Increasing deflationary pressures and a deepening real estate crisis have put the world’s second largest economy on the brink of “Japanization,” analysts have warned.
The term describes Japan’s 15-year period of low growth and deflation after the burst of an asset-inflated bubble in the late 1990s.
“Under the Xi administration, China probably shifted its attention away from economics,” said Hiroshi Wanatabe, Japan’s former top currency diplomat, who retains close ties with incumbent policymakers.
Wanatabe recalls how Chinese policymakers eagerly studied ways to avert a Japan-style burst of an asset bubble that led to prolonged deflation and economic stagnation – until around 2015.
“Then they stopped. In the past seven to eight years, they seem to be ignoring everything they learned.”
China’s stalling inflation and property crisis was identified as among the biggest risks to global growth during the International Monetary Fund and World Bank meeting being held in Marrakech this week.
In its World Economic Outlook, the IMF cut China’s growth forecast for this year to 5.0% from 5.2% in April, and warned that its property sector crisis could deepen with global spillovers. It projects growth to slow to 4.2% next year.
Furthermore, China’s weak recovery and the risk of a more protracted property crisis could also dent Asia’s economic prospects, the IMF warned.
Asia’s economic outlook clouded
In its outlook, the IMF also cut next year’s growth estimate for Asia to 4.2% from 4.4% projected in April, and down from 4.6% forecast for this year.
“Any time China slows, it has a bearing on the global economy, notably …Asia,” Krishna Srinivasan, director of the IMF’s Asia and Pacific Department, told a briefing in Marrakech on Friday.
The conflict in the Middle East could also push up inflation in the region, Srinivasan added.
In a blog on the region’s outlook, the IMF also noted that China’s post-lockdown economic boost lost momentum earlier than expected.
Meanwhile, the strength of the US economy has offered less support to Asia than in the past because it has been focused on the service sector, which does not fuel demand for exports, the lender said.
“In the near term, the sharp adjustment in China’s heavily indebted property sector and the resulting slowdown in economic activity will likely spill over to the region, particularly to commodity exporters with close trade links to China,” it said.
“On the downside, a more protracted real estate crisis and limited policy response in China would deepen the regional slowdown.”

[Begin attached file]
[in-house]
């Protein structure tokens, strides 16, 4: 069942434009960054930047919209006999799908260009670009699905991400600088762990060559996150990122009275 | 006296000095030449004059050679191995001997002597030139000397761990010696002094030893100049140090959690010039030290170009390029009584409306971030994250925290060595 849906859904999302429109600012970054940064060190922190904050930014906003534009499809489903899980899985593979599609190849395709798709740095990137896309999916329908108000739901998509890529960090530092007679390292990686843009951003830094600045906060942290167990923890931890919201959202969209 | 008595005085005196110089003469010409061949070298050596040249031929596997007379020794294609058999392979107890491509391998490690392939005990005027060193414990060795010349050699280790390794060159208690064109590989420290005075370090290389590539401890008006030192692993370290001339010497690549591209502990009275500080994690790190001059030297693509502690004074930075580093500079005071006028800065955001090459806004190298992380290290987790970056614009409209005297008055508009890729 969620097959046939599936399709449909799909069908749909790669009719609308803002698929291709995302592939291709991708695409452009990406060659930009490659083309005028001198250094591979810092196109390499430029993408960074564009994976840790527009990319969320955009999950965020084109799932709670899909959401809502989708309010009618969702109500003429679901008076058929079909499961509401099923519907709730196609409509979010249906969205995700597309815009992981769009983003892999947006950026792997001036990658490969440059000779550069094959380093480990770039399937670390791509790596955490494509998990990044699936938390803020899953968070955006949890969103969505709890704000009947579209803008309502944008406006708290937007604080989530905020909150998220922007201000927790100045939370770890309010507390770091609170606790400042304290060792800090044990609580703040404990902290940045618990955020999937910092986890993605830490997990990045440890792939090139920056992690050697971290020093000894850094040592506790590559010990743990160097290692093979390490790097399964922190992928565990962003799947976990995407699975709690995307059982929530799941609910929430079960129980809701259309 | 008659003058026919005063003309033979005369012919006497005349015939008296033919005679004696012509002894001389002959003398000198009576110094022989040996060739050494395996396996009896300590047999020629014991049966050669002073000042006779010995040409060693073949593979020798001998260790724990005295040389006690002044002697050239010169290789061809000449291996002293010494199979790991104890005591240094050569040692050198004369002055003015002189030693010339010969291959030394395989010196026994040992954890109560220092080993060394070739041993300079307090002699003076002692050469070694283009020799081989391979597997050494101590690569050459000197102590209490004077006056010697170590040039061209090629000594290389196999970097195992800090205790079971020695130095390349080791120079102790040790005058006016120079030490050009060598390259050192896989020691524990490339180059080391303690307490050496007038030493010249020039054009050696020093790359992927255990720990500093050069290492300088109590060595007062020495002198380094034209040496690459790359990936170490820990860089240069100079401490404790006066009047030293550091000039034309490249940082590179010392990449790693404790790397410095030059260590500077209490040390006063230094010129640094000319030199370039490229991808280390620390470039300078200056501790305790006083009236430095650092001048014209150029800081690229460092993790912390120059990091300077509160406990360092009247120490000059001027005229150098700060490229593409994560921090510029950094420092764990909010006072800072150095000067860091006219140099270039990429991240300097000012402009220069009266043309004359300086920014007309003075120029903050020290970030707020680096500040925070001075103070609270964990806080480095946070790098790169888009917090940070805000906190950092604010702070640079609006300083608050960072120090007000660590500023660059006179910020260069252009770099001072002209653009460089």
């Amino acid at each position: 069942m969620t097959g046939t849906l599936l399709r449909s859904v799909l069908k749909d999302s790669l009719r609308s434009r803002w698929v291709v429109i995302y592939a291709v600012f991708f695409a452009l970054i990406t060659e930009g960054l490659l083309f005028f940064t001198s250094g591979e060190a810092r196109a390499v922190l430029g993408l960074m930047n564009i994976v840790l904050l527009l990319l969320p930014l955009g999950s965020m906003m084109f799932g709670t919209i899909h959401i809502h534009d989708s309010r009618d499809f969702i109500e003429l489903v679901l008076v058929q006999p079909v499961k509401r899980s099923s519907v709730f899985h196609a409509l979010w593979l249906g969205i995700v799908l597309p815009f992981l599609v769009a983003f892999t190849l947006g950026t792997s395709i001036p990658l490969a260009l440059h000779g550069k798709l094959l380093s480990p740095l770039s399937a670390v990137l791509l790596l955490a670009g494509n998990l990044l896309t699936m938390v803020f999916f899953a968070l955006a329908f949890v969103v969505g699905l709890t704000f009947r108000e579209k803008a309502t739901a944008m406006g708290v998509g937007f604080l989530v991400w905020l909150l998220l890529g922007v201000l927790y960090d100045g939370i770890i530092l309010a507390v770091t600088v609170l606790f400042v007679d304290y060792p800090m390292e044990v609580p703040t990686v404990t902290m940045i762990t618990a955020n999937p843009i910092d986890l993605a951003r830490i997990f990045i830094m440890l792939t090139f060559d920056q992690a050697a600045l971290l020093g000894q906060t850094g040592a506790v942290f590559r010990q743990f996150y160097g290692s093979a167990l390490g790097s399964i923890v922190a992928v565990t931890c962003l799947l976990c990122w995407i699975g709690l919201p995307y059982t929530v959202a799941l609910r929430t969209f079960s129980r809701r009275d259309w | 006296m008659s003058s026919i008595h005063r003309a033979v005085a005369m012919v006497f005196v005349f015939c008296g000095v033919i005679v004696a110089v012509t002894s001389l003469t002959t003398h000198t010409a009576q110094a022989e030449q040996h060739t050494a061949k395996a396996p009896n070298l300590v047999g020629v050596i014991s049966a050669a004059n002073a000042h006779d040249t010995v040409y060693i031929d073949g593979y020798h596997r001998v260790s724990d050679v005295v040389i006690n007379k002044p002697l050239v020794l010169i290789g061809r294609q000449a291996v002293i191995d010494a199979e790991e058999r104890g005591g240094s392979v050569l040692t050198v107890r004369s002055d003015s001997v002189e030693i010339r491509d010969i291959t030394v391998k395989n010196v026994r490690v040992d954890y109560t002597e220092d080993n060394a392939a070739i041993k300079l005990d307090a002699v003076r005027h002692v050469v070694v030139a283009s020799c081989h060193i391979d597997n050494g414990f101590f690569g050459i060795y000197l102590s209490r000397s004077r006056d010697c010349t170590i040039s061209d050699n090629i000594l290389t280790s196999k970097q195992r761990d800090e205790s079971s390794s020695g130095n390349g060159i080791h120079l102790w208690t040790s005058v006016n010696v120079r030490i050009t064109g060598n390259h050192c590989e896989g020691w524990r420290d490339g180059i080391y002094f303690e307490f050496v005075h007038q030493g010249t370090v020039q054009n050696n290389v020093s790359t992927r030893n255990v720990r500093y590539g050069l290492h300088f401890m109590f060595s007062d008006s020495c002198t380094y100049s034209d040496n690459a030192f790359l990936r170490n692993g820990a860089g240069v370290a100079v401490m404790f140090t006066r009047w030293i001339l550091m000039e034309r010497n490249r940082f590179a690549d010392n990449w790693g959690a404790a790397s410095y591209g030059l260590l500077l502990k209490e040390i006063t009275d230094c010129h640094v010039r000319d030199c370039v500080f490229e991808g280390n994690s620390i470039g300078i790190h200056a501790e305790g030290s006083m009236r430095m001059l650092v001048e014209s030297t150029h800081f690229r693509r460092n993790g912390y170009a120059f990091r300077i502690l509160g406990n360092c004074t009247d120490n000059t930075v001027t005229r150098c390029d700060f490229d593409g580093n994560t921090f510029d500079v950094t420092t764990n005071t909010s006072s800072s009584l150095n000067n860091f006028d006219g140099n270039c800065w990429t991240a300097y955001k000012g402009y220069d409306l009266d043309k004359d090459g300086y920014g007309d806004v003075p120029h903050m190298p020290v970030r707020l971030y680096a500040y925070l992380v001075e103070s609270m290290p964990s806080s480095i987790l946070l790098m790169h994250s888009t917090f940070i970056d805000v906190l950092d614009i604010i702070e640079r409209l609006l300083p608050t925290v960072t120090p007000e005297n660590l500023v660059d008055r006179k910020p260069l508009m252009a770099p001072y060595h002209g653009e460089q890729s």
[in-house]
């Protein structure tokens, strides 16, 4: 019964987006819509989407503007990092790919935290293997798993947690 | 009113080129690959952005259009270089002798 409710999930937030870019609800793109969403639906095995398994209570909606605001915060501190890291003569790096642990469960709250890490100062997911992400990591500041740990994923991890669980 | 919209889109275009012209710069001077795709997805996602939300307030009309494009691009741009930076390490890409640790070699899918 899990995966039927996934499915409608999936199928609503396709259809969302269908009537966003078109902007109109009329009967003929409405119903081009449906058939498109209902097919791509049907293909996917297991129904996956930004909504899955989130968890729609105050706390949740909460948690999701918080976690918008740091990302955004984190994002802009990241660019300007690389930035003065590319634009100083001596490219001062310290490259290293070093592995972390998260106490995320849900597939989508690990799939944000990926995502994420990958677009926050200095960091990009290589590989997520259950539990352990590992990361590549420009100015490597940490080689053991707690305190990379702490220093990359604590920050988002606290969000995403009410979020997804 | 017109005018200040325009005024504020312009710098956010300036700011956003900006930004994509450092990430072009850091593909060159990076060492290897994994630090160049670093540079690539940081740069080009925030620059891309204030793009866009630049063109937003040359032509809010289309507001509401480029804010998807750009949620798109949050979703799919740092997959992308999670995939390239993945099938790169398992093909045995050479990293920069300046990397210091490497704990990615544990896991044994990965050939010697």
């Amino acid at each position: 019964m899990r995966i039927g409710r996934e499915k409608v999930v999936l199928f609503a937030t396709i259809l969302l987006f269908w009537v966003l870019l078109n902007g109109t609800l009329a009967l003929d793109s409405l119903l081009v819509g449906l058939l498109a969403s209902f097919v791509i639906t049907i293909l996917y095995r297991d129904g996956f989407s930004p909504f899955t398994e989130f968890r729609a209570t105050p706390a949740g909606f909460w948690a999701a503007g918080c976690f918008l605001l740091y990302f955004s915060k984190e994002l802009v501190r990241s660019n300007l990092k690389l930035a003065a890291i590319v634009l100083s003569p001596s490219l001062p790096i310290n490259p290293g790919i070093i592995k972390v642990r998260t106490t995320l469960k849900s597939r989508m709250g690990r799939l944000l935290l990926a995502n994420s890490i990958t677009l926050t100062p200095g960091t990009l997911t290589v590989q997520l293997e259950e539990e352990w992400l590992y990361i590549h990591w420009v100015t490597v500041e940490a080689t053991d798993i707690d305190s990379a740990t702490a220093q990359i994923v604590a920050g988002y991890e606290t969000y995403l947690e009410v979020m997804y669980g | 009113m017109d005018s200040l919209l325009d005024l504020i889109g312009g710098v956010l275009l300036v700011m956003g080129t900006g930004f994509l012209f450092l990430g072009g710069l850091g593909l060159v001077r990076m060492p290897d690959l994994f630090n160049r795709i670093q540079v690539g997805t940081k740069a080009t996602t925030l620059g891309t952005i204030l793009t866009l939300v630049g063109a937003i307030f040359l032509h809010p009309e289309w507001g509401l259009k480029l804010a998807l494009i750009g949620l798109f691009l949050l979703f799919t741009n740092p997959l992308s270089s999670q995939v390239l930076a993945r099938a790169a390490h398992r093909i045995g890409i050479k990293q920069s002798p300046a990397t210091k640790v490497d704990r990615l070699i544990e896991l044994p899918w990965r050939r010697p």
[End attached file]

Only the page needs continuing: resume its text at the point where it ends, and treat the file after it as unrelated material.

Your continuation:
Japan worried on China risk
Growth concerns around China have particularly concerned Japanese policymakers partly since a prolonged slump in Japan’s biggest trading partner will deal a huge blow to their export-reliant economy.
“What’s fast emerging is the risk of China slipping into deflation, or the ‘Japanization’ of its economy,” Bank of Japan (BOJ) board member Asahi Noguchi said on Thursday.
“It’s not clear yet whether China is heading toward a situation similar to Japan. But it’s true China’s real estate sector – the backbone of its economy – is slumping, youth job losses are rising and inflation is weakening,” he said in Japan.
Data showed on Friday China’s consumer inflation was flat in September, missing forecasts for a 0.2% gain, highlighting the deflationary pressure on the country, even as many other countries combat sky-high inflation.
Back during its deflationary period from 1998 to 2013, Japan saw core consumer prices fall 0.2% on average, as slumping property prices hit bank balance sheets and cooled investment.
Even so, there are differences between what is happening in China and the experience of Japan. For one, China’s balance sheet stress and debt overhang are contained to the real estate sector, notably among troubled developers and local provinces.
That contrasts with Japan, where slumping property prices left banks nationwide with a huge pile of bad loans, causing a broad-based credit crunch that prolonged the economic downturn.
For now, the IMF does not see a big risk of China sliding into deflation with inflation seen accelerating, backed by a recovery in demand, IMF’s Srinivasan said.
But he urged Beijing to take measures, such as supporting the restructuring of distressed developers and offering guidance to local provinces, to avoid the troubles from broadening.
“Overall, we believe that China can avoid a prolonged period of sub-par growth with the right policies,” Srinivasan said, when asked about the chance of “Japanization” in China.
“The point we’re trying to make is that it’s important to address the property crisis head on, so that it doesn’t become a bigger problem.”
- Reuters, with additional editing by Vishakha Saxena